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In this blog, there will be a variety of material: thoughts on Bible books, book reviews, historical characters, aspects of Scottish church history and other things.

Tuesday, 20 May 2014

Persecution for Jesus helps our prayer life (1 Peter 4:19)

What does Peter tell his persecuted readers to do? His advice is stated in this verse: ‘Therefore let those who suffer according to God’s will entrust their souls to a faithful Creator while doing good.’ They will persist in two activities: first, they will continually commit their souls to their faithful, powerful God; second, they will simultaneously do good, even to those who oppose them. Here we have an example of how to fulfil Paul’s requirement that we pray without ceasing.   

It is noteworthy that Peter does not suggest here that they should commit their bodies into God’s hands. Peter is not despising the body, but he is prioritising matters for his readers. There is no guarantee that God will protect our bodies from harm in this life, but there are many promises about him keeping our souls.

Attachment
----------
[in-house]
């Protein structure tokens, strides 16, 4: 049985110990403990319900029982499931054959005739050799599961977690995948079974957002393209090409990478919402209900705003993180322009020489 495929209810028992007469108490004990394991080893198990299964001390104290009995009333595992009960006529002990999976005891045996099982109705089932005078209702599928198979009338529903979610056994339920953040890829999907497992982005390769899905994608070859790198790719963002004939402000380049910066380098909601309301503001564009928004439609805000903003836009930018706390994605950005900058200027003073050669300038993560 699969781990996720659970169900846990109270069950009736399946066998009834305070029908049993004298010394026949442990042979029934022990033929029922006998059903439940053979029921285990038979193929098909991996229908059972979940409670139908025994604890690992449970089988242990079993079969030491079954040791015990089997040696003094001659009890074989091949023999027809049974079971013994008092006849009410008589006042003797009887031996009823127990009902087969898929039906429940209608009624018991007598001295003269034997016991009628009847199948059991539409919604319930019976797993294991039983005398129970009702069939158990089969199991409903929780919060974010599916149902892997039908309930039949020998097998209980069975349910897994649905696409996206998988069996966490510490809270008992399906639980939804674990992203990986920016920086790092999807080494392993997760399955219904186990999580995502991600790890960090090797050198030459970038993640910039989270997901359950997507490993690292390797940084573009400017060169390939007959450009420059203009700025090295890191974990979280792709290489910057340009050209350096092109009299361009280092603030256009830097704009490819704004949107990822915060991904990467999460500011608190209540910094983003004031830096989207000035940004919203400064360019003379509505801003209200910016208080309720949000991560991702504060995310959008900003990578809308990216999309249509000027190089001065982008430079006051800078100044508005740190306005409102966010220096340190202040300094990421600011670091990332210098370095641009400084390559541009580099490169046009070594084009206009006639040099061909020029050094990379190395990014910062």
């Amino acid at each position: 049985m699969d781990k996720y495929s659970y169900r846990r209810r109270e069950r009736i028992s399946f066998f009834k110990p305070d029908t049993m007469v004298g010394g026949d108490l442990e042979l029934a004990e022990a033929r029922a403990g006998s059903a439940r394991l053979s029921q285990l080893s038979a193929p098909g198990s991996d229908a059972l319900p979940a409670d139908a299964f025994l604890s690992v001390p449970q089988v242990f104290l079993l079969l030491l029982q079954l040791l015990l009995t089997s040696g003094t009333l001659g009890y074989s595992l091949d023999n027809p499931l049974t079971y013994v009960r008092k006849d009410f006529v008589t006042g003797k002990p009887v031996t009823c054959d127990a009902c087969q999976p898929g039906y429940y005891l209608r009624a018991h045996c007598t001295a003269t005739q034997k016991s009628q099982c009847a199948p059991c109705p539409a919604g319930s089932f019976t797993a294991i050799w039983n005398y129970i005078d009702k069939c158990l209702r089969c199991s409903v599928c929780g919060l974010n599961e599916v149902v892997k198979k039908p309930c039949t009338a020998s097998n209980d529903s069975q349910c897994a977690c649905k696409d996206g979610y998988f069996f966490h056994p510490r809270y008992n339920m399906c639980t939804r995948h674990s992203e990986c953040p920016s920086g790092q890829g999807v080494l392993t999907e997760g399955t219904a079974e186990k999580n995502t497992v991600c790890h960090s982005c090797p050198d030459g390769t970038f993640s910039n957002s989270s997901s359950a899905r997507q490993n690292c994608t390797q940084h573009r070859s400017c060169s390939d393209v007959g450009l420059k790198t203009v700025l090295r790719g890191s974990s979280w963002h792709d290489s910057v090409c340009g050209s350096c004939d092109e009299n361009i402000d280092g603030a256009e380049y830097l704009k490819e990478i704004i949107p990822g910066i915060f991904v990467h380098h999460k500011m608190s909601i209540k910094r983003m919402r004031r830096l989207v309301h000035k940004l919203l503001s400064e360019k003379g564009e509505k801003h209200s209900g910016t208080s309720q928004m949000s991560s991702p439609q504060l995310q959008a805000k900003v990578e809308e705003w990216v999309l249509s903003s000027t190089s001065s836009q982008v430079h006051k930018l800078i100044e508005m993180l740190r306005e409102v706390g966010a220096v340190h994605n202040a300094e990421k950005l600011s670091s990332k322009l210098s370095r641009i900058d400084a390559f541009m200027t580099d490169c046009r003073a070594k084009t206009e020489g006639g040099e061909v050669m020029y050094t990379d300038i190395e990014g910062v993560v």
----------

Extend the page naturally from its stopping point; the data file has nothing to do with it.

What should a Christian pray about in times of opposition? Obviously he should pray for protection, but should do so knowing that God may allow him to be persecuted. The believer’s priority, whether in times of ease or difficulty, must be his soul. They must persist in asking God to make them Christlike. 

So what is the point of suffering? We have seen in recent readings that Peter mentions six aspects: suffering proves we are genuine Christians, suffering assures us of glory, suffering brings special blessings from the Spirit, suffering should not lead us to be ashamed of Jesus, suffering is a reminder that divine judgement is coming, and suffering teaches us to pray about the character of our souls. 

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